With three hits over his past two games, the shortstop now features a batting average of .305 to go with 10 stolen bases and 32 runs scored in 47 contests. Outfielder J.B. Shuck, who rejoined the White Sox from Charlotte prior to Monday's series opener, raved about Anderson's offensive and defensive capabilities, and general manager Rick Hahn had a similar level of high praise.
"We talked not just with Timmy but with other guys about how the good ones sort of have a way of showing everybody what their time frame should be as opposed to sticking to a set schedule," Hahn said. "It certainly was our belief that Timmy had the potential to force that time frame, move off our original time frame of him likely spending the whole year in Charlotte.
"His month of May showed you he needs to be in that conversation. A few weeks back, I had a national reporter ask me if we were concerned about Tim Anderson, so again, things can turn fairly quickly. But he certainly had a great offensive and defensive month in May, and he's starting to force the issue a little bit."
Tyler Saladino and Jimmy Rollins currently anchor the White Sox shortstop position, with Saladino getting a second straight start on Wednesday and looking to be in line for more playing time. Anderson could provide a boost of energy to the White Sox postseason pursuit, based on his high-intensity style of play and being a homegrown prospect.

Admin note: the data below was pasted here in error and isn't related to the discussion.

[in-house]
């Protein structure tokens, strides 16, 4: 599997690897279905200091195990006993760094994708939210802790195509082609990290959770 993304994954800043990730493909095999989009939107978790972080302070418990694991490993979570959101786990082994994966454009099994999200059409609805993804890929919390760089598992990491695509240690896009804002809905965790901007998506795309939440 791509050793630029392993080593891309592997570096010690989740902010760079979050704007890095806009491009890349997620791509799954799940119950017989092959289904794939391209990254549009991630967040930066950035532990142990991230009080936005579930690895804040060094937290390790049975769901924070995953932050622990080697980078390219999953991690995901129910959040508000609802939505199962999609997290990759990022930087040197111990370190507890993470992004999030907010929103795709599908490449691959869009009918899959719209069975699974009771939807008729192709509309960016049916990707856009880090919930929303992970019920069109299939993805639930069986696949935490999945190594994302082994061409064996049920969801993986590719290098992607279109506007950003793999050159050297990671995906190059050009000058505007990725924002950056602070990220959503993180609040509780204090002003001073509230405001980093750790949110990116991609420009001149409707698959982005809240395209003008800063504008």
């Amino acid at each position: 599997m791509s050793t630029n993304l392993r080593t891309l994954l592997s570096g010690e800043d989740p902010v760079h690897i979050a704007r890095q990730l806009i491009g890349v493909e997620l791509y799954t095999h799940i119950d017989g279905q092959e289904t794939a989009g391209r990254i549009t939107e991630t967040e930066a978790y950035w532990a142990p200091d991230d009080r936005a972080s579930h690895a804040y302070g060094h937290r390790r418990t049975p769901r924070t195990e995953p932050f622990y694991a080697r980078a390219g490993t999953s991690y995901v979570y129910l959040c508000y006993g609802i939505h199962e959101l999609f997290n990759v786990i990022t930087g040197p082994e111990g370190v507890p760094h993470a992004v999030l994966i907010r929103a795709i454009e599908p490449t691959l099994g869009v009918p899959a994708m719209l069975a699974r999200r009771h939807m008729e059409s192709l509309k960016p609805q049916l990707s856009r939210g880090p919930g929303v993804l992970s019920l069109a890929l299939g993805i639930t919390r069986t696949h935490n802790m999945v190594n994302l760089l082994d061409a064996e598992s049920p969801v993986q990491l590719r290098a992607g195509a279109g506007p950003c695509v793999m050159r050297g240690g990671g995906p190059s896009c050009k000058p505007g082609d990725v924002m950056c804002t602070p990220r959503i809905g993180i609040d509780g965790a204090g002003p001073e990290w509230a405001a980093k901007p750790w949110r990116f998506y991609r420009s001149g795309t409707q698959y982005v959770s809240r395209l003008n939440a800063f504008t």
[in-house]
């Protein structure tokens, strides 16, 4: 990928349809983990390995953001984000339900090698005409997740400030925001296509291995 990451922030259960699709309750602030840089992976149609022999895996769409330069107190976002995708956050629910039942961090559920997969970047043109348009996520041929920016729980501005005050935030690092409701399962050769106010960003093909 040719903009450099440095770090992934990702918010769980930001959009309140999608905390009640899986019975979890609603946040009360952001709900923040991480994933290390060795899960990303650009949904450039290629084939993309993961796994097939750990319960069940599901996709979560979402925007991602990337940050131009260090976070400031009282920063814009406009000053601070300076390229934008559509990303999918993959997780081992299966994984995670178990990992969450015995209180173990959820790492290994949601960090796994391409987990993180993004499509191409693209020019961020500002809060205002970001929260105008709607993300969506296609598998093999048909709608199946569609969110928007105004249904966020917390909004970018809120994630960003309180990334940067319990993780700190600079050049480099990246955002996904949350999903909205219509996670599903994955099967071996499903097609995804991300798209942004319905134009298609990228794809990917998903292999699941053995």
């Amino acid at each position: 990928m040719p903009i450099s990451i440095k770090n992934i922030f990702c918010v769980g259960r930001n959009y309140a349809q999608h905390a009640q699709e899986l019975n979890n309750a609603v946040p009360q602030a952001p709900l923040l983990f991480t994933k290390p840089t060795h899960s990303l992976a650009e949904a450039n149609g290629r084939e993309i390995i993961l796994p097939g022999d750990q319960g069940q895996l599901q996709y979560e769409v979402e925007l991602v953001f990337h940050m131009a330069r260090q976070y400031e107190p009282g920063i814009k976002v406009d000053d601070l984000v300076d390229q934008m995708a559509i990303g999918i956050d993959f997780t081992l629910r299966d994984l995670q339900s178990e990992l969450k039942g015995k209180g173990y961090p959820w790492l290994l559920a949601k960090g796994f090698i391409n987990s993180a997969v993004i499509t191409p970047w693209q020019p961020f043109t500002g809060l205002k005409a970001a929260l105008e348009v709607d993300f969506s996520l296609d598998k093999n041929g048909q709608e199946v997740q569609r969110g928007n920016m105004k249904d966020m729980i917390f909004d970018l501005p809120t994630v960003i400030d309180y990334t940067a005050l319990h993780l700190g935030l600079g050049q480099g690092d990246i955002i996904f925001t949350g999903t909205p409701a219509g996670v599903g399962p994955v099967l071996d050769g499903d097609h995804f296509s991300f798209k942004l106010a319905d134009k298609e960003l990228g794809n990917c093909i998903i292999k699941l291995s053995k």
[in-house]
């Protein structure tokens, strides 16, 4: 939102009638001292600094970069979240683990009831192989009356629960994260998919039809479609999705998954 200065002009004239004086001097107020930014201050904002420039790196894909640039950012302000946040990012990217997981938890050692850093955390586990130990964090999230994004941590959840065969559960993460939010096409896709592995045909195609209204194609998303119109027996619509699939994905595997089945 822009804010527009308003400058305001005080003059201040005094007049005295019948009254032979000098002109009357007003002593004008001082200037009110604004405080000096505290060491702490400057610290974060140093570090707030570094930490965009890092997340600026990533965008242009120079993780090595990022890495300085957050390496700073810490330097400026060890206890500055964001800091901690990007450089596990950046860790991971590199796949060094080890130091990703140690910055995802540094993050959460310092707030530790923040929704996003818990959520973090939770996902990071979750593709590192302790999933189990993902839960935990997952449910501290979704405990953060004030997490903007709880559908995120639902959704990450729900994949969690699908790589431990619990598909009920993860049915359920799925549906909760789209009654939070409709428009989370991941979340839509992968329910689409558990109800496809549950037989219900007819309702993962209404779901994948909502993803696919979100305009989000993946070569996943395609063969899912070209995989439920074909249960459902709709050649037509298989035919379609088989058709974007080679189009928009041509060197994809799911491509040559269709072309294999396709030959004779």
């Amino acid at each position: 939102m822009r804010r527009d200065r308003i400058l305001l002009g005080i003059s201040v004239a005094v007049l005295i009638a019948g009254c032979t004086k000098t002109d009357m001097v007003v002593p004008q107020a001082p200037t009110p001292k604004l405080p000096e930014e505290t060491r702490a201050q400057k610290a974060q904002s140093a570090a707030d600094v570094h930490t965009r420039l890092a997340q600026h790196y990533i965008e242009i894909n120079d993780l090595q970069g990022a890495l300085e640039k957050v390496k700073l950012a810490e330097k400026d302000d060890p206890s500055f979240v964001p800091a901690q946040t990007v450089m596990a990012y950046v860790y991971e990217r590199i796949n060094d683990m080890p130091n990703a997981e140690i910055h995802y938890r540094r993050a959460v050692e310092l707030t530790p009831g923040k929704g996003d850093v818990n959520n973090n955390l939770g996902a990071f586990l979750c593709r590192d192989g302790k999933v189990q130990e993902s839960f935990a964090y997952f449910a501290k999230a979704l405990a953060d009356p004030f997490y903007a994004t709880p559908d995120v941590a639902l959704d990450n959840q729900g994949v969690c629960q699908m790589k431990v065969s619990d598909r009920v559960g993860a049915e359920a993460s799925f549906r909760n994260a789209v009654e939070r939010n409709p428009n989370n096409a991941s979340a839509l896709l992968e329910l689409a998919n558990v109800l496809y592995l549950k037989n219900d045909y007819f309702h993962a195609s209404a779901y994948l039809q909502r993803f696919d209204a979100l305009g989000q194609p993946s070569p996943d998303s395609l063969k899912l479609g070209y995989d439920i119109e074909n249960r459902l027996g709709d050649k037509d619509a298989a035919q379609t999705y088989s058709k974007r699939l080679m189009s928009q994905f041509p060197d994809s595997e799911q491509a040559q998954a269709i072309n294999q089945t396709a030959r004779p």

Anderson is not the lone White Sox prospect drawing interest.
Nicky Delmonico, who hit .338 with 10 homers and 31 RBIs in 38 games for Double-A Birmingham, has a .286 mark with one homer and three RBIs over seven games since his promotion to Charlotte. The 23-year-old left-handed hitter plays first base and third base, with Hahn adding that he will be tried in the Knights' outfield to increase that versatility.
"Nicky is swinging the bat well," Hahn said. "He got off to a fantastic start in Birmingham and has done well the first week or so in Charlotte, so [he's] an interesting guy. It's always nice to have another left-handed bat around, and perhaps a guy who has a little bit of versatility too."
Scott Merkin has covered the White Sox for MLB.com since 2003. Read his blog, Merk's Works, follow him on Twitter @scottmerkin, on Facebook and listen to his podcast. This story was not subject to the approval of Major League Baseball or its clubs.